Not Formed for Ill-Humour, by Bronwen Chisholm

Not Formed for Ill-Humour, by Bronwen Chisholm

The most important characteristic of a good heroine for me has always been a positive outlook. Sure, they might have moments of distress, but overall, they will not allow it to take them down. I have mentioned before that I grew up on classics. Laura Ingalls Wilder, Jo March of Little Women, Jane Eyre, and Scarlett O’Hara of Gone with the Wind were some of my first role models. Each had moments in their lives where they wanted to lay down and cry, but for the most part, they kept moving forward and focused on the happiness of a moment. After all, tomorrow is another day, right?

That is probably why Marianne Dashwood in Sense and Sensibility annoyed me at times and Elizabeth Bennet in Pride and Prejudice earned my respect, even if she made unwise decisions. The phrase Jane Austen used to explain this is perfect in my mind. “Elizabeth was not formed for ill-humour; and though every prospect of her own was destroyed for the evening, it could not dwell long on her spirits …” I like to think that I handle disappointments in a similar manner, but only those closest to me could say for certain. I do have a friend who once told me, “That’s what I love about you. You always see a positive in the situation.” So maybe I do succeed in this.

We can all agree that this past year has been challenging. For the most part, I have not felt all the restrictions that others have as my place of employment is small enough and spread out enough that we were not forced to shut down; but I am heavily involved in many groups that meet on a monthly basis which all came to a screeching halt in March of this year. Once again, I looked at the good in this. My husband has been telling me for months (alright years) that I do too much, but I didn’t see it. Suddenly not having to go somewhere almost weekly became a novel idea. However, that does not mean I stopped; it just all moved online.

This is where my positive outlook has become a bit strained. My husband and I have bowed out of a few couples activities with our church because “I am just Zoomed out,” I told the organizers. Your brain can only take so much of staring at a screen for hours on end – and I do that for a living so why would I want to do it on a weekend? Well, the first weekend in November I was reminded of the positives of our new manner of “gathering together.”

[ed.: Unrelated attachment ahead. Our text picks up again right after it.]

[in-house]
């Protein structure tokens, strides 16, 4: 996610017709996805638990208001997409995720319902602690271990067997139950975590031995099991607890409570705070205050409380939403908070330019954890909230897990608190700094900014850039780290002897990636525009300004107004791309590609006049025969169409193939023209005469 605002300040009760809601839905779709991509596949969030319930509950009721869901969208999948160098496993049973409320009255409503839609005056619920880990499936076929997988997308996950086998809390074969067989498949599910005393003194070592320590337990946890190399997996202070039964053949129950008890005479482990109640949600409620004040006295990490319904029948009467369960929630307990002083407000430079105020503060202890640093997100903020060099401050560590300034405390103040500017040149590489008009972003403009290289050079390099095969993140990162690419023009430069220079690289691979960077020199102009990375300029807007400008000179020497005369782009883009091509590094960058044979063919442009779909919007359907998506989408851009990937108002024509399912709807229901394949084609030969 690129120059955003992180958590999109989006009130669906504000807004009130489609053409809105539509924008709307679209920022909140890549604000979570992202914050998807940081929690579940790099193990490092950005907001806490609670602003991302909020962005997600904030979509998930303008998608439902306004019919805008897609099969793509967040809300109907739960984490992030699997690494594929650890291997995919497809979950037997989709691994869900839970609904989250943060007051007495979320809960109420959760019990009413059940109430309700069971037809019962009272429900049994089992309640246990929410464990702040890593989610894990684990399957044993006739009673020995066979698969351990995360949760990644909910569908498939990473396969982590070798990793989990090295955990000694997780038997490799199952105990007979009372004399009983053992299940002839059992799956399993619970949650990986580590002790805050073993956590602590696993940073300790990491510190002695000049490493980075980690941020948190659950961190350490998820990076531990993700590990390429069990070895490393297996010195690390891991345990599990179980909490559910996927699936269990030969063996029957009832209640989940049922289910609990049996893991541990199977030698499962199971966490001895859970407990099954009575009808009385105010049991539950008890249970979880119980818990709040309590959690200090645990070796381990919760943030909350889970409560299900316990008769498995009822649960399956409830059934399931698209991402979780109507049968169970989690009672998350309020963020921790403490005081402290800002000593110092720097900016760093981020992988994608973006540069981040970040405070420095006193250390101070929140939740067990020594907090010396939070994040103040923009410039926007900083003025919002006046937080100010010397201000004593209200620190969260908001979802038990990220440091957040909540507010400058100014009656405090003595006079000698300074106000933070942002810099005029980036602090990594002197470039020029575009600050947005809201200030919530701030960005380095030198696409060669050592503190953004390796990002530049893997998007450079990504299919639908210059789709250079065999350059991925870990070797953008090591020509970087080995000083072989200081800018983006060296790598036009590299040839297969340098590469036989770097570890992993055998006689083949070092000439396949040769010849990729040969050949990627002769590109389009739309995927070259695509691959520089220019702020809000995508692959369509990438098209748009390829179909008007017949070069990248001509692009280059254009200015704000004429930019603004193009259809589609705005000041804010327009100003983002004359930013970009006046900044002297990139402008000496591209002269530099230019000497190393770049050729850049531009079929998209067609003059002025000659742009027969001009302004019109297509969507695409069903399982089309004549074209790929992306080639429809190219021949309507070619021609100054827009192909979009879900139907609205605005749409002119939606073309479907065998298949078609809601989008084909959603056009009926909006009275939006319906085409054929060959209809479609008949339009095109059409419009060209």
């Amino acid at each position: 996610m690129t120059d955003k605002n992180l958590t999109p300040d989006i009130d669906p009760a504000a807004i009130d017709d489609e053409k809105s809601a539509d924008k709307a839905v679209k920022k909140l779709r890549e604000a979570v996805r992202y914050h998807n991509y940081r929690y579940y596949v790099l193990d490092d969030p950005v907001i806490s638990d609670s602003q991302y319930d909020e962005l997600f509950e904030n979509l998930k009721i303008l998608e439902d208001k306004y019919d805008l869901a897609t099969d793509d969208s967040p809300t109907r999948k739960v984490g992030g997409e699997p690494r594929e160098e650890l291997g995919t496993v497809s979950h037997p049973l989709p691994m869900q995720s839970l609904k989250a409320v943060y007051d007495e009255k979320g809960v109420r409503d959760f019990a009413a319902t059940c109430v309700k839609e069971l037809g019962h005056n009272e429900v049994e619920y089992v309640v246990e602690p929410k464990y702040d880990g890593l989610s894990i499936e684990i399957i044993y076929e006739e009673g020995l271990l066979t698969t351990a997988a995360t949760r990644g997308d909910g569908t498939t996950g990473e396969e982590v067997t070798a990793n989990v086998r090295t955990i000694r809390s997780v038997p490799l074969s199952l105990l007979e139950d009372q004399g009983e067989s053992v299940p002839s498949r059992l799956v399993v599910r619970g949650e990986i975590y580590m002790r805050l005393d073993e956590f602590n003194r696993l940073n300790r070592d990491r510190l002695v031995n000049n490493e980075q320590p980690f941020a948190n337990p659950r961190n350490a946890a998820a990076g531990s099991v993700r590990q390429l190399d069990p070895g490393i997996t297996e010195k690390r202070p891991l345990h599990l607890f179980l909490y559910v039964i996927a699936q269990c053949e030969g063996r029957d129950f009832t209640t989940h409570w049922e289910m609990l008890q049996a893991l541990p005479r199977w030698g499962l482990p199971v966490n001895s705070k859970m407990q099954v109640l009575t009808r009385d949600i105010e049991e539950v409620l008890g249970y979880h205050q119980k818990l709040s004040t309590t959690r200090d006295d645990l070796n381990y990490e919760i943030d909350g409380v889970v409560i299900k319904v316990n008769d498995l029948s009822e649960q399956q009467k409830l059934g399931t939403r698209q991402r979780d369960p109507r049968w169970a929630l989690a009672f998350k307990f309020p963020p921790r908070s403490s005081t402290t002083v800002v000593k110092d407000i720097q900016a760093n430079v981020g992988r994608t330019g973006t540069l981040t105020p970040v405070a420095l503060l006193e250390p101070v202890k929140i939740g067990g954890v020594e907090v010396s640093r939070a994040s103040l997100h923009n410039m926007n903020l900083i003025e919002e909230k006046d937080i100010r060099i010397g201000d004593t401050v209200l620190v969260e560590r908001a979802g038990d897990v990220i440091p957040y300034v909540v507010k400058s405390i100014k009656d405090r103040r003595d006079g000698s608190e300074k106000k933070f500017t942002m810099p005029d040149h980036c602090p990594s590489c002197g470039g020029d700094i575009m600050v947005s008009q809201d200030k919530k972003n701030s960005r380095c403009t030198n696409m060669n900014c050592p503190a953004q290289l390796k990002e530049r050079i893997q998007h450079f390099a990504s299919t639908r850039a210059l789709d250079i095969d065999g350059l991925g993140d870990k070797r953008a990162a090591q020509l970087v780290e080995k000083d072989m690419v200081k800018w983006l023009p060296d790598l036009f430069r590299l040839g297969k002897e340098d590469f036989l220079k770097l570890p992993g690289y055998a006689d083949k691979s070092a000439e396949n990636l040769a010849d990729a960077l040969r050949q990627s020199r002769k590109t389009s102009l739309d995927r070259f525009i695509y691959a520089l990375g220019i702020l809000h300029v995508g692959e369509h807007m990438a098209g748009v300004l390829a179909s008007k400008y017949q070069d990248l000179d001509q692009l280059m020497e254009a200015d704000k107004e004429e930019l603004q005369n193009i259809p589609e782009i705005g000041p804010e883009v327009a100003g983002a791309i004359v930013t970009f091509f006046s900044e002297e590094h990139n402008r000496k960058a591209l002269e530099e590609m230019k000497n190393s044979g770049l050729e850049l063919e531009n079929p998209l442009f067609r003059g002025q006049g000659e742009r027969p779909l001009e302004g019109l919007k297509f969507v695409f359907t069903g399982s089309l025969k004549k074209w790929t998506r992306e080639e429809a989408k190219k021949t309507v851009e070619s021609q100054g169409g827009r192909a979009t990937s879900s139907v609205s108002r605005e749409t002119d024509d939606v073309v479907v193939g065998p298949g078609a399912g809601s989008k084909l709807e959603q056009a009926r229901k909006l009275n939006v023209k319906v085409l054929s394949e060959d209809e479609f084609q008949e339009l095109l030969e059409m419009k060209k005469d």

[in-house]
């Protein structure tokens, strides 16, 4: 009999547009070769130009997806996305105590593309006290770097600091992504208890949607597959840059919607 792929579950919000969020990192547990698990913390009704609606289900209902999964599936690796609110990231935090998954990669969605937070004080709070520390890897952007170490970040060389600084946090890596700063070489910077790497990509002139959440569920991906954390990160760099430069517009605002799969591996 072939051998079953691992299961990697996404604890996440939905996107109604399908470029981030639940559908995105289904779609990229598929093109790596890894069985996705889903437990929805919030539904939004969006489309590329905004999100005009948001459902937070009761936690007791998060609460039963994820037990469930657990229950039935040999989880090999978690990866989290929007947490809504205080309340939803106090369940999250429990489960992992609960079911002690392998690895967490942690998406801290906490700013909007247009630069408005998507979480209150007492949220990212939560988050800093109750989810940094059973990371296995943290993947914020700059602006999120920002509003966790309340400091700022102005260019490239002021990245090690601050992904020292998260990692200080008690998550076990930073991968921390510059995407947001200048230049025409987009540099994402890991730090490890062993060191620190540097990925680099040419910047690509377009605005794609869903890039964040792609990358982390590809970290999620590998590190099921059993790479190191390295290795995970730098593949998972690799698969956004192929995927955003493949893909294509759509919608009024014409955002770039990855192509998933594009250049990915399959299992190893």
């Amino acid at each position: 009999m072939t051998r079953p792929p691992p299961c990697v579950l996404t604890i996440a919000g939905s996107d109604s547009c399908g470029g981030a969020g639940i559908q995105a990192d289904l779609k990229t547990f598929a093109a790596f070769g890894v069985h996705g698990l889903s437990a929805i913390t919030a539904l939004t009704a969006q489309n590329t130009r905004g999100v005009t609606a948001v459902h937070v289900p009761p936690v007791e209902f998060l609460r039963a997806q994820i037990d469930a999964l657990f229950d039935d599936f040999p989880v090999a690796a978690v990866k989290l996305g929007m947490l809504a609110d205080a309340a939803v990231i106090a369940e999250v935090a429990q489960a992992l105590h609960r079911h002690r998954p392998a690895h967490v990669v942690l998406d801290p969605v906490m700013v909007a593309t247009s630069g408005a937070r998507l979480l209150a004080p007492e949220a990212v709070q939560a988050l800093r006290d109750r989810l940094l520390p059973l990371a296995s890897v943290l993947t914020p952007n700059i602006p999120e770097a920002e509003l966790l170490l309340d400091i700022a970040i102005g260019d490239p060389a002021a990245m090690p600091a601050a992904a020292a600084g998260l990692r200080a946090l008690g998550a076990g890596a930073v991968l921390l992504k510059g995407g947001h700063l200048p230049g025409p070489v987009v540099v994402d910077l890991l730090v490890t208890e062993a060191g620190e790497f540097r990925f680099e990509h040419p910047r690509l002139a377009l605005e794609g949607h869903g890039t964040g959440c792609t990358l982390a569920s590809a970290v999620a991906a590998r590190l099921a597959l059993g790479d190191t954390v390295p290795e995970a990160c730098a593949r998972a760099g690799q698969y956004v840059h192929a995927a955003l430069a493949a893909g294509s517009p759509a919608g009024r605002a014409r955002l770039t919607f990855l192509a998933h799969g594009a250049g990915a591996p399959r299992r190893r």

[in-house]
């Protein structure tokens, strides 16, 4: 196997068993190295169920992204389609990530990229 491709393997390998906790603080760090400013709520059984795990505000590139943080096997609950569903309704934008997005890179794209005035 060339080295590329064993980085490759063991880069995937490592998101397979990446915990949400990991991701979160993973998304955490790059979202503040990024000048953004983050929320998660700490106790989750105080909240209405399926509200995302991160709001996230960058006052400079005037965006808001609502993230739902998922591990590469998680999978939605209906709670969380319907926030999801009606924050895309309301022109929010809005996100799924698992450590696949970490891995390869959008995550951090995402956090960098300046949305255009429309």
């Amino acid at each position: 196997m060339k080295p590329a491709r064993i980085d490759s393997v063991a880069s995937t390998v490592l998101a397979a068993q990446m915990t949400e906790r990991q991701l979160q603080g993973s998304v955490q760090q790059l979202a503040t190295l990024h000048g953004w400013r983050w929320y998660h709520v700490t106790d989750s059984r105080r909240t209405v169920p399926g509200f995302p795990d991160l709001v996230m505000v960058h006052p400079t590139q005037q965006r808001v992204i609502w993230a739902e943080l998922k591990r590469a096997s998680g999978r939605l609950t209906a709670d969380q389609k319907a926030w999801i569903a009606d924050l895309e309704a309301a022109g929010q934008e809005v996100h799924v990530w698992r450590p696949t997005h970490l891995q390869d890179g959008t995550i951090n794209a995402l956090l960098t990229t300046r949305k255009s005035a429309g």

In 2019, we had the first JAFF Writer/Reader Get Together in Tysons Corner, Virginia. It was amazing! The picture here is from that event and several of the authors who attended blogged about the event at that time. I believe there were 35 of us last year. Because of the pandemic, this year’s event went virtual and can I say that it was AMAZING! Picture it (because I completely forgot to take a screen shot) about 75 writers and readers of JAFF from all over the world (Australia, Finland, Sweden, Austria, England, Portugal, Canada, USA, etc.) discussing what we love about Jane Austen and how she has affected our lives. It was magical!

I’m sure the event will take place once more in 2021, and maybe we will be able to be in person once more, but it will be lacking if I can’t look at a screen and see the windows behind the individuals at different phases of the day. Though even then, I will be pleased to once more see my friends face to face and share a cup of tea while we fan-girl over our dear Jane.

Stay safe and well!

Sharing is Caring!
Facebook
Twitter
Pinterest
Whatsapp
LinkedIn
Follow by Email

10 Responses to Not Formed for Ill-Humour, by Bronwen Chisholm

  1. I’ve never Zoomed and have no idea if my technology would even do such a thing. I know you are SO glad you were able to get together with that fabulous group and will never forget that experience. Hopefully, you will be able to do it again. I hope our lives have not changed forever. I know the future is very different than what we thought it would be.